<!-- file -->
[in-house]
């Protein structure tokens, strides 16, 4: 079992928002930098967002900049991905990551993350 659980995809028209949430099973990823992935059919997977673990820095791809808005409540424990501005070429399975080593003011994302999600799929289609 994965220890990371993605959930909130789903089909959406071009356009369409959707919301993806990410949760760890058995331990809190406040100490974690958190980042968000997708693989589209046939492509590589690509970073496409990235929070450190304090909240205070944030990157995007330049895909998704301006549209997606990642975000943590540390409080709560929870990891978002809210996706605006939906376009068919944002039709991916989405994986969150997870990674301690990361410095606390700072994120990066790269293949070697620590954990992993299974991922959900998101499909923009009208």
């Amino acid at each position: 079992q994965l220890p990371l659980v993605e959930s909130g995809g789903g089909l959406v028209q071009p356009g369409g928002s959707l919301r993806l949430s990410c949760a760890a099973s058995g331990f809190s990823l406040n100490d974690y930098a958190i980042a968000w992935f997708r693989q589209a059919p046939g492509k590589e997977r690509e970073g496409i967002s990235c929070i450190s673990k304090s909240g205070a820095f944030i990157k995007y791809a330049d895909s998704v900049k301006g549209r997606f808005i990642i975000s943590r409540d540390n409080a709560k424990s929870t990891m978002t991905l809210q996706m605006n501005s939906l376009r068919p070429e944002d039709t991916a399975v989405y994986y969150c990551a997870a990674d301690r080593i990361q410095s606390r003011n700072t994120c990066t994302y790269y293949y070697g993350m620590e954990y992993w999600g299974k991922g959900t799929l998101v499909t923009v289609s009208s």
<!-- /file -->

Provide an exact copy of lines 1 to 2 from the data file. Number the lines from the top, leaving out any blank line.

[in-house]
């Protein structure tokens, strides 16, 4: 079992928002930098967002900049991905990551993350 659980995809028209949430099973990823992935059919997977673990820095791809808005409540424990501005070429399975080593003011994302999600799929289609 994965220890990371993605959930909130789903089909959406071009356009369409959707919301993806990410949760760890058995331990809190406040100490974690958190980042968000997708693989589209046939492509590589690509970073496409990235929070450190304090909240205070944030990157995007330049895909998704301006549209997606990642975000943590540390409080709560929870990891978002809210996706605006939906376009068919944002039709991916989405994986969150997870990674301690990361410095606390700072994120990066790269293949070697620590954990992993299974991922959900998101499909923009009208």